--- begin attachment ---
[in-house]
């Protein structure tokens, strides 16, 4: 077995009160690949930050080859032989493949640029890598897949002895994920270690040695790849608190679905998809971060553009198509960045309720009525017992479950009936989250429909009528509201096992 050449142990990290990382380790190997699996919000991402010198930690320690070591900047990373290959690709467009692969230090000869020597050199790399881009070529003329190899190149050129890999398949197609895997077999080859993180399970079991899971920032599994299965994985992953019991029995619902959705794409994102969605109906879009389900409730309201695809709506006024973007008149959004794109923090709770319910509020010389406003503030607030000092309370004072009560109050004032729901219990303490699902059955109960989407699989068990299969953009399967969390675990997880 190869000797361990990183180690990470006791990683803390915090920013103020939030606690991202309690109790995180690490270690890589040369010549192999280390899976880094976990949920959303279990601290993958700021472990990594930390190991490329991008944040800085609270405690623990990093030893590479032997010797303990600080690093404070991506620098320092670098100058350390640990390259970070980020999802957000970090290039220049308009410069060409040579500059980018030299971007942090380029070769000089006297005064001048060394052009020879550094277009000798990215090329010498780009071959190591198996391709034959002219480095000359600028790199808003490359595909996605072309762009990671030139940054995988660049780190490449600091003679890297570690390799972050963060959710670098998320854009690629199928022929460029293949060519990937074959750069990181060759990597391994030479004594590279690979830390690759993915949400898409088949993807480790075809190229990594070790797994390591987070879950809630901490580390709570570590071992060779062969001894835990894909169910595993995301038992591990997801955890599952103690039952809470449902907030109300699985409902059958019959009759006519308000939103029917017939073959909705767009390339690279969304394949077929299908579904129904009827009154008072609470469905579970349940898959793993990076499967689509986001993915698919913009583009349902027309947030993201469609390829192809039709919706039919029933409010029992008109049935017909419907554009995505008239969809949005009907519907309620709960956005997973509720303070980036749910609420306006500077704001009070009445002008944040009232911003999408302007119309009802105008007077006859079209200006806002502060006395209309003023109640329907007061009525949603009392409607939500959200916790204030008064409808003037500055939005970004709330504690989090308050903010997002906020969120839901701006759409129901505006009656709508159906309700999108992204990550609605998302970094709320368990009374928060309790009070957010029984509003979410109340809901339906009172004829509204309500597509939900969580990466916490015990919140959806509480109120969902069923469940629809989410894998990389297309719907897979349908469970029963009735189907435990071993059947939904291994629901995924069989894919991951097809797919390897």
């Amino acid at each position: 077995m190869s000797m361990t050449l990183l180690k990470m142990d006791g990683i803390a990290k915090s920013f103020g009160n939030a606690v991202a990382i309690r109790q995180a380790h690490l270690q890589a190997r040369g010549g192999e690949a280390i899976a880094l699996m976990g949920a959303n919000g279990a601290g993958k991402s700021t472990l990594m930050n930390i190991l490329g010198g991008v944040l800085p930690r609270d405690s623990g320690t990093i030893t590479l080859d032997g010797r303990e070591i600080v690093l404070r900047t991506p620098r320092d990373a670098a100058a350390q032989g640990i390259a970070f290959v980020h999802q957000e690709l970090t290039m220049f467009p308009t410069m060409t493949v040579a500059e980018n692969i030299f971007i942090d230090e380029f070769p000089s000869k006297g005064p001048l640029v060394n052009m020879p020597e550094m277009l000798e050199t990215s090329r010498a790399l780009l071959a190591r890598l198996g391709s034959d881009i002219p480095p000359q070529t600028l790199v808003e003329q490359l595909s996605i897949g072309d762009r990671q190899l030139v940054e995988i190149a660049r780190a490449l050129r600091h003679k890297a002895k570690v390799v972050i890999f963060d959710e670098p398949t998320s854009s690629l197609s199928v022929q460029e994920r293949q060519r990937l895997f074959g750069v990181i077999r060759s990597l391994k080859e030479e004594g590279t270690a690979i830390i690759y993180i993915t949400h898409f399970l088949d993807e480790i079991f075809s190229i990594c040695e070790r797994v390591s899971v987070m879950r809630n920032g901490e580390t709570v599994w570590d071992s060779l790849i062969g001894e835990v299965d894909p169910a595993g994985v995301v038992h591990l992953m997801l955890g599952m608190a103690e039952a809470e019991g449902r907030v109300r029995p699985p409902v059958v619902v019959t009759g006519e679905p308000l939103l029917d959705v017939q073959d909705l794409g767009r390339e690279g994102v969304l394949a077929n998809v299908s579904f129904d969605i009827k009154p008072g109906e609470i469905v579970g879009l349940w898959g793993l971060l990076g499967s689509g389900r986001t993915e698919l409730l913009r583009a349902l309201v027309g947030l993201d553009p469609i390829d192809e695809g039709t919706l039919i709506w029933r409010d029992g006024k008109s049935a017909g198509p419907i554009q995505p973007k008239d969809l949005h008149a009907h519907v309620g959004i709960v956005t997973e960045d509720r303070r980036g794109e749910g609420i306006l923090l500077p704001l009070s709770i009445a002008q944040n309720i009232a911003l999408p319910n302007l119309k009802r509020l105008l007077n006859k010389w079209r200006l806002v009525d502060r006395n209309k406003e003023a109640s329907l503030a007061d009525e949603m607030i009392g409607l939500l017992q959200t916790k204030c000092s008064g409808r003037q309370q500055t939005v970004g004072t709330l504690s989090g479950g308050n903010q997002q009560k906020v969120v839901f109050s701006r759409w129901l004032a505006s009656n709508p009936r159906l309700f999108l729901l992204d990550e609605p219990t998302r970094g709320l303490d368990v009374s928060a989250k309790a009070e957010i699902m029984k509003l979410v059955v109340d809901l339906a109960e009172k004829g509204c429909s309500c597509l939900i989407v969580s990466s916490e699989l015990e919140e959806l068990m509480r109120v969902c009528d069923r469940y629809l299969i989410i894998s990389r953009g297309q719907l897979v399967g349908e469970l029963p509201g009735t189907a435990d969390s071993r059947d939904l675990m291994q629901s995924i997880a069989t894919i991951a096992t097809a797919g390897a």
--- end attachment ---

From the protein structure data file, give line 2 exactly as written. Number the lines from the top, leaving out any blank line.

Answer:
């Protein structure tokens, strides 16, 4: 077995009160690949930050080859032989493949640029890598897949002895994920270690040695790849608190679905998809971060553009198509960045309720009525017992479950009936989250429909009528509201096992 050449142990990290990382380790190997699996919000991402010198930690320690070591900047990373290959690709467009692969230090000869020597050199790399881009070529003329190899190149050129890999398949197609895997077999080859993180399970079991899971920032599994299965994985992953019991029995619902959705794409994102969605109906879009389900409730309201695809709506006024973007008149959004794109923090709770319910509020010389406003503030607030000092309370004072009560109050004032729901219990303490699902059955109960989407699989068990299969953009399967969390675990997880 190869000797361990990183180690990470006791990683803390915090920013103020939030606690991202309690109790995180690490270690890589040369010549192999280390899976880094976990949920959303279990601290993958700021472990990594930390190991490329991008944040800085609270405690623990990093030893590479032997010797303990600080690093404070991506620098320092670098100058350390640990390259970070980020999802957000970090290039220049308009410069060409040579500059980018030299971007942090380029070769000089006297005064001048060394052009020879550094277009000798990215090329010498780009071959190591198996391709034959002219480095000359600028790199808003490359595909996605072309762009990671030139940054995988660049780190490449600091003679890297570690390799972050963060959710670098998320854009690629199928022929460029293949060519990937074959750069990181060759990597391994030479004594590279690979830390690759993915949400898409088949993807480790075809190229990594070790797994390591987070879950809630901490580390709570570590071992060779062969001894835990894909169910595993995301038992591990997801955890599952103690039952809470449902907030109300699985409902059958019959009759006519308000939103029917017939073959909705767009390339690279969304394949077929299908579904129904009827009154008072609470469905579970349940898959793993990076499967689509986001993915698919913009583009349902027309947030993201469609390829192809039709919706039919029933409010029992008109049935017909419907554009995505008239969809949005009907519907309620709960956005997973509720303070980036749910609420306006500077704001009070009445002008944040009232911003999408302007119309009802105008007077006859079209200006806002502060006395209309003023109640329907007061009525949603009392409607939500959200916790204030008064409808003037500055939005970004709330504690989090308050903010997002906020969120839901701006759409129901505006009656709508159906309700999108992204990550609605998302970094709320368990009374928060309790009070957010029984509003979410109340809901339906009172004829509204309500597509939900969580990466916490015990919140959806509480109120969902069923469940629809989410894998990389297309719907897979349908469970029963009735189907435990071993059947939904291994629901995924069989894919991951097809797919390897």